50. The interpretation and real meaning of the word
"taste" according to the technical terminology
of literary critics. An explanation of why
Arabicized non-Arabs as a rule do not
have it.



It should be known that the word "taste" is in current use among those who are concerned with the various branches of literary criticism (bayan). It means the tongue's possession of the habit of eloquence. What eloquence is 1380 was explained above. It is the conformity of speech to the meaning (intended), in every aspect, (and this is achieved) by means of certain qualities that give this (conformity) to the word combinations. An eloquent speaker of the Arabic language chooses the form (of expression) that affords such (conformity) according to the methods and ways of Arab address. He arranges (his) speech along such lines so far as he is able. When he does this constantly in his use of Arabic speech, he gets the habit of arranging (his) speech along those lines. (The use of proper) word combinations becomes a simple matter for him. In this respect he hardly ever swerves from the way of Arab eloquence. If he hears a word combination that is not along those lines, he spits it out, and his ear recoils from it upon the slightest reflection. Indeed, no reflection whatever (is needed, for his reaction is) the consequence of the (linguistic) habit he has obtained.

Habits 1381 that are firmly established and rooted in their proper places appear to be natural and innate in those places. Therefore, many ignorant people who are not acquainted with the importance of habits, think that the correct use of vowel endings and the proper eloquence of Arabs in their language are natural things. They say that "the Arabs speak (correct Arabic) by nature." 1382 This is not so. (Correct Arabic speech) is a linguistic habit of (proper) speech arrangement that has become firmly established and rooted (in speakers of Arabic), so that, superficially, it appears to be something natural and innate. However, as mentioned before, 1383 this habit results from the constant practice of Arabic speech and from repeated listening to it and from understanding the peculiar qualities of its word combinations. It is not obtained through knowledge of the scientific rules evolved by literary critics. 1384 Those rules merely afford a knowledge of the (Arabic) language. They do not give (a person) possession of the actual habit in its proper place. This was mentioned before.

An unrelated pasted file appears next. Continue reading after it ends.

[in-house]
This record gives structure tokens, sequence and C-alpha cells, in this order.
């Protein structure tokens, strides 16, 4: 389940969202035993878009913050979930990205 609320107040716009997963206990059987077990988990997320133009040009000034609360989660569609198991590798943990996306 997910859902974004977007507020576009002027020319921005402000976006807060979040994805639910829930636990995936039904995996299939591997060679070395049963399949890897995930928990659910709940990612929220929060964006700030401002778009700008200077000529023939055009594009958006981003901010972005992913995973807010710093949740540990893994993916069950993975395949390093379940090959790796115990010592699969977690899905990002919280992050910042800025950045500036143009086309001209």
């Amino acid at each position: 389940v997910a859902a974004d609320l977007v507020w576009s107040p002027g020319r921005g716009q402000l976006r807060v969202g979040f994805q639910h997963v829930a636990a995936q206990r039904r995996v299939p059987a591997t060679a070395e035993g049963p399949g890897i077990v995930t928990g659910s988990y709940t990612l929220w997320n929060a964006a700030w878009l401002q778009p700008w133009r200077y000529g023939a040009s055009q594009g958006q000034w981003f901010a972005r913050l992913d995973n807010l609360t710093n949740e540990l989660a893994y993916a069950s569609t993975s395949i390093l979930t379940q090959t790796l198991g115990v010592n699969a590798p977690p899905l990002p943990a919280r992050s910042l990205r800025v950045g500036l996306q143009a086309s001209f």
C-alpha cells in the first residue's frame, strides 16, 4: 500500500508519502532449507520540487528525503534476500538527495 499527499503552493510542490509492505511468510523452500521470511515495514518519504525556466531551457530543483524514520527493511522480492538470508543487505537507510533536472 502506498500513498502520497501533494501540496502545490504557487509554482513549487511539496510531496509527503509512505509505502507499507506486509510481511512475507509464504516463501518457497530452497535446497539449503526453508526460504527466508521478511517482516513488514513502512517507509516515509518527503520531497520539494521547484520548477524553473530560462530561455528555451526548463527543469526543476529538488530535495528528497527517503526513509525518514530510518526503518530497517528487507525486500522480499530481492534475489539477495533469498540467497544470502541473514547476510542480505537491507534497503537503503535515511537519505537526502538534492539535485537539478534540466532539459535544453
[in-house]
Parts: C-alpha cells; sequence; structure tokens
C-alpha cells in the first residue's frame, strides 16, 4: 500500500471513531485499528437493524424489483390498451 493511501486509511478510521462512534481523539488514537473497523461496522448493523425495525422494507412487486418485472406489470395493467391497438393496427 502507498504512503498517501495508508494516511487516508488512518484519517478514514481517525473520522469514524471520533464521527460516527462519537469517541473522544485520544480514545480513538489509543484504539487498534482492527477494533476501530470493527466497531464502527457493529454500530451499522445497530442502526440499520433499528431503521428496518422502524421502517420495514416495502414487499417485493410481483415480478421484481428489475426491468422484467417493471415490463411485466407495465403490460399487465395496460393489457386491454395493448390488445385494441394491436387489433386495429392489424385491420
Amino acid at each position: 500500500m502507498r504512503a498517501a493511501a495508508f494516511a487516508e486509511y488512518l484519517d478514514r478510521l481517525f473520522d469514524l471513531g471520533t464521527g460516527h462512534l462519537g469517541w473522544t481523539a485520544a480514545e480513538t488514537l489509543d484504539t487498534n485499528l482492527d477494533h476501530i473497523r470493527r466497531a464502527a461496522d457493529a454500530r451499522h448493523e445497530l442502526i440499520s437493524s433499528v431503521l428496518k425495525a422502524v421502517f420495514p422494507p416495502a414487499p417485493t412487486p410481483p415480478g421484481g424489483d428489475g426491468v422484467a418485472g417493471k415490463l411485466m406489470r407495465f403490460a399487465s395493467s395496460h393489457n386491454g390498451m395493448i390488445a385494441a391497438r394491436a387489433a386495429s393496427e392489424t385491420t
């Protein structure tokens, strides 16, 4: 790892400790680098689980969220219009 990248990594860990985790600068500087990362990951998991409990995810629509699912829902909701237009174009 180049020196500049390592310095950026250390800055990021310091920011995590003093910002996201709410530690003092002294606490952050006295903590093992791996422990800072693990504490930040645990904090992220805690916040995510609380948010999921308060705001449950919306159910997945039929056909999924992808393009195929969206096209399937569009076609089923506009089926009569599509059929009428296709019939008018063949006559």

(Now,) if this is established, (we may say that it is) the tongue's habit of eloquence that guides an eloquent person toward the various aspects of (word) arrangement and toward use of the correct combinations (of words) corresponding to the word combinations and arrangement used by Arabs when they speak Arabic. When a person who possesses the (Arabic linguistic) habit attempts to deviate from the specific ways and the word combinations peculiar (to Arabic speech), he is not able to do so. His tongue will not go along with him, because it is not used to (improper speech), and its firmly rooted habit will not let it use it. Should any (form of) speech that deviates from the method of the Arabs and the eloquence they use in arranging their speech occur to him, he would avoid it, spit it out, and know that it does not belong to the Arabic speech that he has assiduously practiced. He may often be unable to support his attitude by arguments, as the people who know the grammatical and stylistic rules can do. But such is a matter of argumentation with the help of inductively derived rules, whereas (correct use of the language) is something intuitive,1385 resulting from the constant practice of Arabic speech until such time as (the person who practices it) comes to be like one of (the Arabs).

For comparison, let us assume an Arab child who grows up and is reared among Arab Bedouins.1386 He learns their language and has a good knowledge of the vowel endings and of eloquent (Arabic) expression. He masters (all) that completely, but he does not have any knowledge whatever of grammatical rules. His (correctness and eloquence of speech) is purely the result of the linguistic habit he has obtained. In the same way, the (linguistic) habit may be acquired by those who live after the time of the (ancient) Arab Bedouins, with the help of expert knowledge of, and constant occupation with, (the documents of) their speech, their poems, and addresses. This will eventually give them the (linguistic) habit and make them like persons who grew up and were reared among them. The (grammatical) rules cannot do that.